"Don't catch a falling knife," as the sages say. The idea of buying a former superstar stock at a discount price certainly has its attractions, but you've got to make sure you catch the haft -- not the blade.

For the second time today, we're upending Mr. Market's kitchen drawers and watching the knives tumble. We've already sifted through the silverware on the NYSE. Now it's time to take a stab (pardon the pun) at bargain hunting on the Naz. As always, our guides in this endeavor are twain -- we start with the latest "New 52-Week Lows" list at WSJ.com, then crunch the numbers on investor sentiment at Motley Fool CAPS:


52-Week High

Recent Price

CAPS Rating (5 max):





Costco Wholesale  (NASDAQ:COST)




Cisco Systems (NASDAQ:CSCO)




Charles Schwab  (NASDAQ:SCHW) 




Hercules Offshore (NASDAQ:HERO)




Companies are selected from the "New 52-Week Lows" list published on WSJ.com on the Saturday following close of trading last week. 52-week high and recent price provided by Yahoo! Finance. CAPS ratings from Motley Fool CAPS.

Knives and knaves
On the NYSE, 507 listed stocks closed out the trading week Friday at their lowest prices in a year. Likewise on the Nasdaq, where 567 companies hit rock bottom on Friday. Despair is in the air.

But if there's one good thing about a broad-based market sell-off like this one, it's that you find a lot of terrific companies getting the ol' baby 'n' bathwater treatment. Tossed out on their rosy little bums, as if they were bums of another sort. You just know that some of these babies are gonna bounce right back once the suds subside.

Here at The Motley Fool, we've already yanked three bundles of joy outta the bath from the above list: Hercules Offshore (a Motley Fool Hidden Gems selection), Charles Schwab (from the Motley Fool Stock Advisor portfolio), and Costco (a dual Stock Advisor-Motley Fool Inside Value recommendation.) But from where I sit, there's one more stock on today's list that looks worthy of a Foolish lifesaver. That's why today, we'll be looking at ...

The bull case for Oracle
Late last year, PEG1765 called Oracle "the preeminent database out there for large industry and government" and noted that "it also has a strong consulting team. While Open Source is coming along, enterprise licenses are good, and so long as Oracle continues to work at those, they should maintain their lead, as enterprises like to have reliable, accountable support when software issues rise."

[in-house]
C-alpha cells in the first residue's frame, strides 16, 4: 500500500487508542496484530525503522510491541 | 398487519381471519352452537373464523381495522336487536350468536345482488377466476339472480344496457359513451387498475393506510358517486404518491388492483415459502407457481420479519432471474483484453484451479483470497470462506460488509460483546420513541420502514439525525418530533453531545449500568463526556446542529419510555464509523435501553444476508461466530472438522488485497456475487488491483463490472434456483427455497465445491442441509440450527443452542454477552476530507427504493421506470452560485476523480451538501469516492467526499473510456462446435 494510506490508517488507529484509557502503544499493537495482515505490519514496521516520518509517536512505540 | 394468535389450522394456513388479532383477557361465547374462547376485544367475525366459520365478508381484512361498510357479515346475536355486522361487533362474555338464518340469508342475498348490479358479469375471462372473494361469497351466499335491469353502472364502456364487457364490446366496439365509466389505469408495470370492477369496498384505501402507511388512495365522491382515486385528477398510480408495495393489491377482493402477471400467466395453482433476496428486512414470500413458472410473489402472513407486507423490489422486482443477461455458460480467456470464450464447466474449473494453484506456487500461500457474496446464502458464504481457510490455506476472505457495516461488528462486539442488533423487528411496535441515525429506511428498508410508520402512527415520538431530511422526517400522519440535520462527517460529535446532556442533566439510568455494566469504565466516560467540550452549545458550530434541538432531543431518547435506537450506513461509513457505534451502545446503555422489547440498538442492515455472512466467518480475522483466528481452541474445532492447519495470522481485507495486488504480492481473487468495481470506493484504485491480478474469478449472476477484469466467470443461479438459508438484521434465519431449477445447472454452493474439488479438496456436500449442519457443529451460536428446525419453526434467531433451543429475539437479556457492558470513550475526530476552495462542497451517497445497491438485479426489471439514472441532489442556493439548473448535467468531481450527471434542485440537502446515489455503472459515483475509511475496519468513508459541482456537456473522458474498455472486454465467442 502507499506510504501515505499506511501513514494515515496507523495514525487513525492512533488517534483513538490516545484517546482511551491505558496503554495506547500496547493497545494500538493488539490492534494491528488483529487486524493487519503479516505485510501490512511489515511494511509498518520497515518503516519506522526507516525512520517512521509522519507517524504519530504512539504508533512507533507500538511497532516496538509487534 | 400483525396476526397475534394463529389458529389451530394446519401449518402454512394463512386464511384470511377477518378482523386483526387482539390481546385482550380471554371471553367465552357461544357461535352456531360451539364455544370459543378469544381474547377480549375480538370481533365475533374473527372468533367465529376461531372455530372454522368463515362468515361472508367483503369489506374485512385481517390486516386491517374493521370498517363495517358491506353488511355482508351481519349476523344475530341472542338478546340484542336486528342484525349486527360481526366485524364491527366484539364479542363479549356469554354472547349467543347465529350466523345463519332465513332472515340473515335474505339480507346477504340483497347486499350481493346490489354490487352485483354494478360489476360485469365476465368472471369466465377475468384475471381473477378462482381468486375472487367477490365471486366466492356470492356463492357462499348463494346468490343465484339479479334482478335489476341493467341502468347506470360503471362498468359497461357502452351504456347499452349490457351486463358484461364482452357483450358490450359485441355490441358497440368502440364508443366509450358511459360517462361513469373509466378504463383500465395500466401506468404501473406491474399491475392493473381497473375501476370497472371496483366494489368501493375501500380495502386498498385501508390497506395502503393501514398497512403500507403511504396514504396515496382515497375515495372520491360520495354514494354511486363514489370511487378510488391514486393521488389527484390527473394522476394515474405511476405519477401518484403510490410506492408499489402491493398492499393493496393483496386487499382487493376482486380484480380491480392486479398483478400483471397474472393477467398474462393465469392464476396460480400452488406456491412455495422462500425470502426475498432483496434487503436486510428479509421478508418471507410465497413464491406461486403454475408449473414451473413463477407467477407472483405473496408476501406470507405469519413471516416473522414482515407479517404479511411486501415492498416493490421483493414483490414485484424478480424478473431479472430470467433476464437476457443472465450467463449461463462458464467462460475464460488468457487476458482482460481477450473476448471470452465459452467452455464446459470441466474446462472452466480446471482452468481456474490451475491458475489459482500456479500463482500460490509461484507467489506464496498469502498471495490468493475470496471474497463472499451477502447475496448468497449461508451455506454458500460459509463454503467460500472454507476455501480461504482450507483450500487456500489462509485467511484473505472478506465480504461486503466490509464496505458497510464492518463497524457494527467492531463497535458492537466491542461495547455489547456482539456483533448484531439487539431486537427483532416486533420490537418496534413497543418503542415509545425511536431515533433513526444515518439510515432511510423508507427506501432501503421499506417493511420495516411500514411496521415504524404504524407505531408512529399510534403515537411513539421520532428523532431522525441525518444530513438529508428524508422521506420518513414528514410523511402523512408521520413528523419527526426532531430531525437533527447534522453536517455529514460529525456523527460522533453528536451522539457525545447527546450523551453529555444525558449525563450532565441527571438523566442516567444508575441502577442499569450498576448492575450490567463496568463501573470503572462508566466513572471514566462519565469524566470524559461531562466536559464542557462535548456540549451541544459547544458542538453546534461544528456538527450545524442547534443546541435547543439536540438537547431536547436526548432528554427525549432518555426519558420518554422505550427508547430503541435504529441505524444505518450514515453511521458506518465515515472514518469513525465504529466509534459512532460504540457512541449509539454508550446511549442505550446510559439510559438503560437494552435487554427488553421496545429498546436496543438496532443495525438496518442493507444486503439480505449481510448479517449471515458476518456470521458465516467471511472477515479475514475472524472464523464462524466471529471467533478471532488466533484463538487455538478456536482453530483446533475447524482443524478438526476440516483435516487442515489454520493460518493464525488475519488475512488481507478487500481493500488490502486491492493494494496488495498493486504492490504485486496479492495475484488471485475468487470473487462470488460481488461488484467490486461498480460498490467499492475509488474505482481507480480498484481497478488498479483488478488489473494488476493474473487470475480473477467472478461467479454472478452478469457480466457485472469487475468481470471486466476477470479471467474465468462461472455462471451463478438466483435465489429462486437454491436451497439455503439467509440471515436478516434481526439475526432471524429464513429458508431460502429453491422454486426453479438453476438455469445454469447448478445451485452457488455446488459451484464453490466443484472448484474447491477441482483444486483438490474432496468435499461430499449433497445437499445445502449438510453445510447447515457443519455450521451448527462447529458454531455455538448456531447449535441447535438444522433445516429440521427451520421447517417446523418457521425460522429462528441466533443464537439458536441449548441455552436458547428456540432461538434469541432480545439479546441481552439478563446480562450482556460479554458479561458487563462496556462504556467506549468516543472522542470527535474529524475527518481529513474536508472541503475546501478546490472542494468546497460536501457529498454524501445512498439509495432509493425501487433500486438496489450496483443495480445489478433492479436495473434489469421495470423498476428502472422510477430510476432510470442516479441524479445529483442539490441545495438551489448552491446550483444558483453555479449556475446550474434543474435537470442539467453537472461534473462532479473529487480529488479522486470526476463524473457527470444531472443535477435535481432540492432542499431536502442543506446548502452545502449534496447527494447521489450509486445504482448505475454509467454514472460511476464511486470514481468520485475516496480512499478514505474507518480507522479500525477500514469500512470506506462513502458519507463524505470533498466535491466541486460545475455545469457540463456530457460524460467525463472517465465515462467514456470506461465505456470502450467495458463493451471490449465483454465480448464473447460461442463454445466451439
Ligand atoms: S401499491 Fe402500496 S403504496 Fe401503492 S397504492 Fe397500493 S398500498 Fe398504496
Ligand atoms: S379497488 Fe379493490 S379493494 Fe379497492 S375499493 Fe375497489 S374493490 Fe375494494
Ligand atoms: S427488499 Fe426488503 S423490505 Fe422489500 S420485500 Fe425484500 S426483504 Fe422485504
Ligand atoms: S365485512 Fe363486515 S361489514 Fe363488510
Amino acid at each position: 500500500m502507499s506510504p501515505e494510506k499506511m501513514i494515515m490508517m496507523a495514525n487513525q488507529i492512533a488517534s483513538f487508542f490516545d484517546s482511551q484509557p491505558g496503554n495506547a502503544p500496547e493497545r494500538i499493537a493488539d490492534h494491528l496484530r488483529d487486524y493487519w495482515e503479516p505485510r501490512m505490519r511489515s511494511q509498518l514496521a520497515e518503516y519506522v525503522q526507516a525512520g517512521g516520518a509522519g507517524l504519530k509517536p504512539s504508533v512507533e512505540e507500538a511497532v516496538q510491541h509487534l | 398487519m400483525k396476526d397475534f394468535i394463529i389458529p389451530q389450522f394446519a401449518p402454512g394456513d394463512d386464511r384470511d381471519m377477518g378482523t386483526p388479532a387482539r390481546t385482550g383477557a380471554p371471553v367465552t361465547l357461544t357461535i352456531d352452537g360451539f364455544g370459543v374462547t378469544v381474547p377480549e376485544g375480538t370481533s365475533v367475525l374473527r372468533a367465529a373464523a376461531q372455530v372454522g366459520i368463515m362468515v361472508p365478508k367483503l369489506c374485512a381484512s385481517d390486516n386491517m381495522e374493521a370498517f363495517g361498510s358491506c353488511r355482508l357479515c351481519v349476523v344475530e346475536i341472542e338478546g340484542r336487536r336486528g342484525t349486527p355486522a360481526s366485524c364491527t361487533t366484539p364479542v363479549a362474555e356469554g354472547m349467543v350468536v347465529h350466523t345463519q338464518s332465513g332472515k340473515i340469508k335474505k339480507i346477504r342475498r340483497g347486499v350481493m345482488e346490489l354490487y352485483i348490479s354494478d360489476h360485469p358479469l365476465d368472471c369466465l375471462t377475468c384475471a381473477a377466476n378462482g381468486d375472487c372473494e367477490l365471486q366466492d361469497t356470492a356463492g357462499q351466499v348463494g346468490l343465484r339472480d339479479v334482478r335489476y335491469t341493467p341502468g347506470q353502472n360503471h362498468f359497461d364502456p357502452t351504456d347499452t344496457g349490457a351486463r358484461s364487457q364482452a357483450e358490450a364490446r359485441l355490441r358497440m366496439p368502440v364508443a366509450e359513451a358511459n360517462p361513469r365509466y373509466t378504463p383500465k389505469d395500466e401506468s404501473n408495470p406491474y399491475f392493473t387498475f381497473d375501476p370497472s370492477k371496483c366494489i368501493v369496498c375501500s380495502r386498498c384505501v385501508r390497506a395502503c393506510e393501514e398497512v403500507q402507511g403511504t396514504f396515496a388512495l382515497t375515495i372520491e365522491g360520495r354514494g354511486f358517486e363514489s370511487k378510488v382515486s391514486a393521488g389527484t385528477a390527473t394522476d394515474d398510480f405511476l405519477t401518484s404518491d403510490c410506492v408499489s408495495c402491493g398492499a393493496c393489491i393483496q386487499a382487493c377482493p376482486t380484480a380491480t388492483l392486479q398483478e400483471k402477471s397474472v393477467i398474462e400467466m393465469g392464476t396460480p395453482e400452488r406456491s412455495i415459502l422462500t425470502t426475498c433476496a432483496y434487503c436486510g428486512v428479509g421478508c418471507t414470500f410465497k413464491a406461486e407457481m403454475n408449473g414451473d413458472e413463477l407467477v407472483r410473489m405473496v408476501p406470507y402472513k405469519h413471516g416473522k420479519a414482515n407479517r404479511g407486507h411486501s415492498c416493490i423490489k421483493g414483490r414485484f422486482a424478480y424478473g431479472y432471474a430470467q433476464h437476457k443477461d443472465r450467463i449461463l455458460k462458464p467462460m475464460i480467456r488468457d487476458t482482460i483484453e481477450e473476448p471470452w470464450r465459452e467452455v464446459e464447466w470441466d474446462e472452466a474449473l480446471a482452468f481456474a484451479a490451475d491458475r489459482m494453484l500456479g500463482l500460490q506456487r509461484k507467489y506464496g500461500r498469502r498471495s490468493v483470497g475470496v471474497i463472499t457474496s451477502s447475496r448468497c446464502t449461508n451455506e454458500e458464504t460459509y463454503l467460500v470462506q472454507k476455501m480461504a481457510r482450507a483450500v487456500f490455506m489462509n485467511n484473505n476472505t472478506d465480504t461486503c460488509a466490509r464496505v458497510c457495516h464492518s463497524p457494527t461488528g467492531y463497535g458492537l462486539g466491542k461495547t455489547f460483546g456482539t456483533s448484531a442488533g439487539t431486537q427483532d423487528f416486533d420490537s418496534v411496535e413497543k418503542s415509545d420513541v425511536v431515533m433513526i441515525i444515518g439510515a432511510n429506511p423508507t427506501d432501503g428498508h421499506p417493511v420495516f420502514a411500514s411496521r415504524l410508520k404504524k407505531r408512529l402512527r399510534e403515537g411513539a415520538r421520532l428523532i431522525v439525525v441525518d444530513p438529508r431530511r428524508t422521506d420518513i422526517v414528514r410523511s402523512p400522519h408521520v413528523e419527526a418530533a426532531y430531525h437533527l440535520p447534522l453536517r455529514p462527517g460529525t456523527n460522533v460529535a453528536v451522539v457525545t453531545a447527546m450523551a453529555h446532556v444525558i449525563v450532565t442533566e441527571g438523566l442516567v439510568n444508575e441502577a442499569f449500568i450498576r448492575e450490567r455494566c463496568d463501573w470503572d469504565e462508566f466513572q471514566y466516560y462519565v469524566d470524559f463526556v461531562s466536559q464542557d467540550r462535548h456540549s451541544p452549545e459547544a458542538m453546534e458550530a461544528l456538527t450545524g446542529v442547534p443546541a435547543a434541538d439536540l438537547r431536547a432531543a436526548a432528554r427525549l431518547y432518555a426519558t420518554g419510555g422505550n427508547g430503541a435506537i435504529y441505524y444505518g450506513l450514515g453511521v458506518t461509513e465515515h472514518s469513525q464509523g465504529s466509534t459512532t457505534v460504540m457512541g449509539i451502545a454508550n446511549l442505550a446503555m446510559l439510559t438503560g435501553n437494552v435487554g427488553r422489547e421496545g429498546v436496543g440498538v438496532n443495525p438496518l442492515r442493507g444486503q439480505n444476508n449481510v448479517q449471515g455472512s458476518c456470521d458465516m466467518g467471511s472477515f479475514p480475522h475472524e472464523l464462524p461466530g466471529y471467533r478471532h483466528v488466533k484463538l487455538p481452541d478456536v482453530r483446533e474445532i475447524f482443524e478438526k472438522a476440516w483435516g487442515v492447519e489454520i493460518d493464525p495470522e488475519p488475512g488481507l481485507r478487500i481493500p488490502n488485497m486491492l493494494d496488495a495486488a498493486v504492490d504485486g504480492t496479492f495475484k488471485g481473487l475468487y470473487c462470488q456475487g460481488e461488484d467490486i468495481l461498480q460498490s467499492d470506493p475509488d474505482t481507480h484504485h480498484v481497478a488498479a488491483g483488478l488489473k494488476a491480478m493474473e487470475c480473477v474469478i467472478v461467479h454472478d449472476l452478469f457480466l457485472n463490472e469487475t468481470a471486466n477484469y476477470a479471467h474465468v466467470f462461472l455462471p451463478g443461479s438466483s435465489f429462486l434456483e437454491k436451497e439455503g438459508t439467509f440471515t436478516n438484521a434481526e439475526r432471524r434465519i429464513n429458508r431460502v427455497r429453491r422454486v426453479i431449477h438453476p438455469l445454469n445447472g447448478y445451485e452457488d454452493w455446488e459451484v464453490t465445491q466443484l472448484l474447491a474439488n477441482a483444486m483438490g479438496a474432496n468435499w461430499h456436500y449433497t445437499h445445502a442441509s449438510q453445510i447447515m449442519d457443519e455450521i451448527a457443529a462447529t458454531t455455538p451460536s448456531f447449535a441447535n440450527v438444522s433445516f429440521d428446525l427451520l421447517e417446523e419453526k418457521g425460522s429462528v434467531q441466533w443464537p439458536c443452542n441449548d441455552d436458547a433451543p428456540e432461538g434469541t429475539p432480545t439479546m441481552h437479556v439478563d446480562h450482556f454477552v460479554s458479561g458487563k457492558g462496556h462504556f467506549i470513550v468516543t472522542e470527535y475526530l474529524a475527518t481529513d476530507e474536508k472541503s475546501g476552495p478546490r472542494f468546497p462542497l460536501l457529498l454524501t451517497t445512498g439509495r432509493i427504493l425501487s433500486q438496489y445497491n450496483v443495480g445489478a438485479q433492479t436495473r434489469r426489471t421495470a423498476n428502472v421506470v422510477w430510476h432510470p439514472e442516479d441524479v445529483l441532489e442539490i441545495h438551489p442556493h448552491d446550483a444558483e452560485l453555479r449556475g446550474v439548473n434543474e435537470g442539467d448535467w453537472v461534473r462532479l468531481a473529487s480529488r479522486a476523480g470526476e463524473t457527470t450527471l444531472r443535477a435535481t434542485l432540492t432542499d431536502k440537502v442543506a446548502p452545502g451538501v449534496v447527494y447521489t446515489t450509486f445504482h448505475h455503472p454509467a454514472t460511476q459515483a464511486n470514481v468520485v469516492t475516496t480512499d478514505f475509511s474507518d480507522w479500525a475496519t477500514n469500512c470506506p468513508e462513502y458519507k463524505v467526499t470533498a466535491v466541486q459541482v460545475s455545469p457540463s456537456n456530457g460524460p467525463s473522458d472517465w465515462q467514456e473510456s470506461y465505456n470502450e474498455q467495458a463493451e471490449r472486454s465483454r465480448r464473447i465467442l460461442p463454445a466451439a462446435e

CAPS member Doughboy33 agrees, citing Oracle's "[s]trength competitively, on the balance sheet, in the cash flow statement and in the executive office." (Relative to the competition, Oracle boasts beefier operating margins than either IBM (NYSE:IBM) or salesforce.com, and comes very close to tying Microsoft (NASDAQ:MSFT) on this metric.)

And let's not forget its strength in the customer base. With 130,000 investors and counting, we're bound to have a few CAPS contributors who can offer firsthand insight into the companies they recommend. Case in point: aaachooo, who wrote in November:

I work in enterprise IT. Oracle is sticky. Companies are not replacing their [Oracle] database systems within the next 10-15 years. Companies are storing more data, deploying more enterprise applications. the oss mysql/postgresql might be making headway on the edge of network but no one is replacing oracle.

Yeah, I know. aaachooo may speak that lingo, but it's pretty much Greek to me. So let me translate the investment thesis on this one into a language we can all understand: value.

Right now, Oracle trades for a 13 price-to-earnings ratio. On the surface, this looks like only a fair price to pay for a firm that most analysts expect to grow its profits at 13% or so over the next five years. But in fact, Oracle's quite a bit cheaper than it looks.

Over the last 12 months, Oracle generated $7.6 billion in free cash flow -- 30% better than what it reported as "earnings," as such things are calculated under GAAP. If you value the company based on its ratio of enterprise value to free cash flow, the stock is priced at less than 10 times earnings. From this perspective, Oracle begins to look quite cheap.

Time to chime in
Cheap enough to buy? Well, that's for you to judge. Personally, I think the answer is "yes," but we'd really like to get your thoughts on the matter.

Got a sec to help us out? Click over to Motley Fool CAPS and make yourself heard. It's fun, it's free, and it just might make you famous.

Hercules Offshore is a Motley Fool Hidden Gems pick. Costco Wholesale and Microsoft are Inside Value recommendations. salesforce.com is a Rule Breakers selection. Costco Wholesale and Charles Schwab are Stock Advisor recommendations.

Fool contributor Rich Smith does not own shares of any company named above. You can find him on CAPS, publicly pontificating under the handle TMFDitty, where he's currently ranked No. 480 out of more than 130,000 members. The Fool has a disclosure policy.